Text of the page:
Parental Binge Drinking and Offspring’s High School Non-completion: A Prospective Hunt Survey and Educational Registry Study
Alcohol-use disorders (AUD) in parents are associated with adverse outcomes in offspring. It is less known whether other forms of parental alcohol use such as binge alcohol use may also be a risk factor for offspring’s outcomes – specifically, high school non-completion.
These questions were examined in a sample of 3101 offspring (Mage = 16.1 , SD = 1.68; 49.5% girls) from 2510, two-parent families who participated in the Nord-Trøndelag Health Study in Norway (HUNT3; Young-HUNT3) in 2006–08 and were followed-up through the National Education Database (NUDB) until 2014.
Associations between maternal and paternal binge alcohol use patterns as reported in HUNT during offspring’s adolescence and offspring’s subsequent high school completion were examined using logistic regression models while accounting for a comprehensive set of socio-demographic, parental, and offspring characteristics as assessed at HUNT baseline. Effect modifications of these putative associations by offspring characteristics were also explored.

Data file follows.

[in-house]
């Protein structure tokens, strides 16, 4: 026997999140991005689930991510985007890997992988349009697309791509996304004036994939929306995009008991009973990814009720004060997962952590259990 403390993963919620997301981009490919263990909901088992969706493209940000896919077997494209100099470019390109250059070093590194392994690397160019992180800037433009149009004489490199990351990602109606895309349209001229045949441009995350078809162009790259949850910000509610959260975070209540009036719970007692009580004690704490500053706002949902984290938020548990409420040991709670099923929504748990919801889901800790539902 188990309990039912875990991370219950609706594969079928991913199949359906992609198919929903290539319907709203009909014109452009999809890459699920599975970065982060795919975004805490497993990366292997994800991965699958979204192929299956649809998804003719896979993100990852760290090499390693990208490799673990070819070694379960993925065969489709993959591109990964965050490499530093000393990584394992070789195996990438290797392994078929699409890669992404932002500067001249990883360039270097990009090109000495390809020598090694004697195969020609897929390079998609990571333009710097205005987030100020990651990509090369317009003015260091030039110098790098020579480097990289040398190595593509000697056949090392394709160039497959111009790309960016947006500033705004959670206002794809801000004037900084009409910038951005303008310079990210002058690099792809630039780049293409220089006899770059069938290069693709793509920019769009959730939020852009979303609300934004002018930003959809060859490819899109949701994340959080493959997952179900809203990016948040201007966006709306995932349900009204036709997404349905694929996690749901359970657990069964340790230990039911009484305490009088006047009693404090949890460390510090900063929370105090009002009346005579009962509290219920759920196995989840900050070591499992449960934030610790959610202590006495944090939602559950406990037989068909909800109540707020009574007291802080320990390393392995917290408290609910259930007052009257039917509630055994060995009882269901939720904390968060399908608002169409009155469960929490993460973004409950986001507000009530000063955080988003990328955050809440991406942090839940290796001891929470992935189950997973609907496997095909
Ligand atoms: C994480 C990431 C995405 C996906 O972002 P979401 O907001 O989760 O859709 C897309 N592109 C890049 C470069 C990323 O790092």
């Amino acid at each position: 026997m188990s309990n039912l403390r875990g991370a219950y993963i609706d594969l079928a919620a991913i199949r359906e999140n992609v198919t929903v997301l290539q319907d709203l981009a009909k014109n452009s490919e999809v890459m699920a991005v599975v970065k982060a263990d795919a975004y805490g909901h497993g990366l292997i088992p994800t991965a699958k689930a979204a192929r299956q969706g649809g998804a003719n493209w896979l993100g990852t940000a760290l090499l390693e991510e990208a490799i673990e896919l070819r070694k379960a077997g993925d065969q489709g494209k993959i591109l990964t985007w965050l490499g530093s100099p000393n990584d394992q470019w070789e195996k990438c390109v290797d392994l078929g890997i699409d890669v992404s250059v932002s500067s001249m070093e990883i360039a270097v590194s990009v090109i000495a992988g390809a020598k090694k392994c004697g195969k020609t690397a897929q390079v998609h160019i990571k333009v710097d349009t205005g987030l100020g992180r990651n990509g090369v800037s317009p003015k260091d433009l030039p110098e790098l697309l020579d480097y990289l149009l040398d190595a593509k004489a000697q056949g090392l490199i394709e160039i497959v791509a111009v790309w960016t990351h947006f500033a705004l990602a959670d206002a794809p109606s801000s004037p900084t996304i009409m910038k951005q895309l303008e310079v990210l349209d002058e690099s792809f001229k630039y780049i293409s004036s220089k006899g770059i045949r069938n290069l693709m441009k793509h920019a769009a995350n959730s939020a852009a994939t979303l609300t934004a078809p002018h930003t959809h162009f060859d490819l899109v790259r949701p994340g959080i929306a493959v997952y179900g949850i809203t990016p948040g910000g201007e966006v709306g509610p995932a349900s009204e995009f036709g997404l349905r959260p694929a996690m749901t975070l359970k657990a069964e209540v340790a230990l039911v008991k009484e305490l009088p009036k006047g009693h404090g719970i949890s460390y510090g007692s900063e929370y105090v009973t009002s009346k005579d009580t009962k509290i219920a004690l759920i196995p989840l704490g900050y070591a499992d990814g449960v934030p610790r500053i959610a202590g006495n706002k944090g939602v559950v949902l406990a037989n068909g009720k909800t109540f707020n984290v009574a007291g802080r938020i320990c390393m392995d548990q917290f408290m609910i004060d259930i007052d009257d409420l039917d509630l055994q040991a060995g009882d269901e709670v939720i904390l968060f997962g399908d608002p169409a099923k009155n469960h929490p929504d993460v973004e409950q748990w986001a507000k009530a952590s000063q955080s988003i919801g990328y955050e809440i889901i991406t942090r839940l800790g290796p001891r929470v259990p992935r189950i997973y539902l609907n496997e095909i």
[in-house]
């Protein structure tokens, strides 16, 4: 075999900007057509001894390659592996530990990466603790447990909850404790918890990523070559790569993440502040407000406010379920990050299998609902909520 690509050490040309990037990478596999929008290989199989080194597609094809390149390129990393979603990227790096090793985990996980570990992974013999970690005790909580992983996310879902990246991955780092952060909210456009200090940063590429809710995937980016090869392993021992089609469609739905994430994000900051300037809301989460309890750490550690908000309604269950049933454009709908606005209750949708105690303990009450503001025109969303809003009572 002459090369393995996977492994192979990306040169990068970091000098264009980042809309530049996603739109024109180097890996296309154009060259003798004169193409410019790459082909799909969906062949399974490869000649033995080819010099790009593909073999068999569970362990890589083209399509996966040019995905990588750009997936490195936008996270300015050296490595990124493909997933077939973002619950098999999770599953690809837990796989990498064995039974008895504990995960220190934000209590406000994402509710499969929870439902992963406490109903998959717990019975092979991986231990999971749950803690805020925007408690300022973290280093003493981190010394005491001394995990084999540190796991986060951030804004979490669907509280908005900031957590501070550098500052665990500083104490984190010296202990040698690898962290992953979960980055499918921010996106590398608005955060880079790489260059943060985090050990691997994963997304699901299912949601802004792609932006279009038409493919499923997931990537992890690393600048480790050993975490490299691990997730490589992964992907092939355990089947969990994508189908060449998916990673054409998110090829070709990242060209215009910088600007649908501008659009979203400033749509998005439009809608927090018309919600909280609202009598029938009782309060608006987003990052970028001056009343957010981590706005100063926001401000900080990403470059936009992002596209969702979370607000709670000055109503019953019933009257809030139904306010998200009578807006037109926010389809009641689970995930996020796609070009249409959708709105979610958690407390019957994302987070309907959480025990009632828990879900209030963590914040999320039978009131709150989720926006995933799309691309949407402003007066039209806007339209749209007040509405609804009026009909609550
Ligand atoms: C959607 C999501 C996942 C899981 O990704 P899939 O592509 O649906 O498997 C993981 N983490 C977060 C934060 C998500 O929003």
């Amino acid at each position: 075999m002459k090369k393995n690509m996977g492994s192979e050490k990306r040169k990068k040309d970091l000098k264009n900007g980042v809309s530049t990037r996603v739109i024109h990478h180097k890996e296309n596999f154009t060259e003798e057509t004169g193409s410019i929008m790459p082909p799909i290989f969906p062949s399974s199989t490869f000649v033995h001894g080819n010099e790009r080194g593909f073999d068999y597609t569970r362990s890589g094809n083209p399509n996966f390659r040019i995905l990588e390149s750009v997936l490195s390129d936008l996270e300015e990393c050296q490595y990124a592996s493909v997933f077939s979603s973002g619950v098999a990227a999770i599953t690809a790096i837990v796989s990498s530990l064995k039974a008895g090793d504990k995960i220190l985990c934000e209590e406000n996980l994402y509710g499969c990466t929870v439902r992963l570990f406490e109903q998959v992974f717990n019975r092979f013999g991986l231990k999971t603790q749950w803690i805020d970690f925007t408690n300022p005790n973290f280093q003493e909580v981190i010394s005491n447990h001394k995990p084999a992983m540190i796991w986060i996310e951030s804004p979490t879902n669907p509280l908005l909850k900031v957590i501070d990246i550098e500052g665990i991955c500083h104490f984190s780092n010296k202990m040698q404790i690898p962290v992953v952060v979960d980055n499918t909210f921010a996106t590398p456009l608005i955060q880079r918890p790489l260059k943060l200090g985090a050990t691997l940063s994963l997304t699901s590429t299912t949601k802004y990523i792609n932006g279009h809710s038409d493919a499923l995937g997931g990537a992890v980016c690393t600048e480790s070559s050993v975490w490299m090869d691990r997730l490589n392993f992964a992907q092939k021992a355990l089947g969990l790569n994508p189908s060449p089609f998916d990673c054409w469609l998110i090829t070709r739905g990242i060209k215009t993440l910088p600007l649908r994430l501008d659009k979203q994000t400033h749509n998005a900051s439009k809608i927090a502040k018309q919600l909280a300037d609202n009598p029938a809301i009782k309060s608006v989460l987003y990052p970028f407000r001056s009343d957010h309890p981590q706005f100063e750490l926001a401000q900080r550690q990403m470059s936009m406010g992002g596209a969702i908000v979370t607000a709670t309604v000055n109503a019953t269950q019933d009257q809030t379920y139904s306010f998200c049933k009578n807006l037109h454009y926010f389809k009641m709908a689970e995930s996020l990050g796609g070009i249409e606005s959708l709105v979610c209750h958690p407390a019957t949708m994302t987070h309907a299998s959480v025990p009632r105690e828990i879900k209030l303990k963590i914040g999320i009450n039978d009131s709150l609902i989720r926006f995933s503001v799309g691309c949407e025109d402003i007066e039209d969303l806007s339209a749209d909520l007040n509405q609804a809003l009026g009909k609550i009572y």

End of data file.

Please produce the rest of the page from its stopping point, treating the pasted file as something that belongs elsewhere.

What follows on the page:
Approximately 1 in 6 offspring (13.6% girls, 21.1% boys) failed to graduate high school within the officially designated time period, while roughly 1 in 5 mothers (20.4%) and 1 in 2 fathers (51.2%) reported any binge alcohol use. Weekly or more frequent binge alcohol use in fathers was prospectively associated with more than doubled odds of high school non-completion in offspring; OR = 2.23, 95% CI = 1.50–3.31. This effect remained substantively identical after adjustment for all covariates (aOR = 2.20, 95% CI = 1.38–3.50) and uniform across offspring characteristics such as gender, academic orientation and performance, anxiety and depression, typical alcohol consumption, and witnessing parental intoxication as assessed at HUNT baseline.
Weekly or more frequent binge alcohol use in fathers negatively affected high school graduation prospects in their offspring.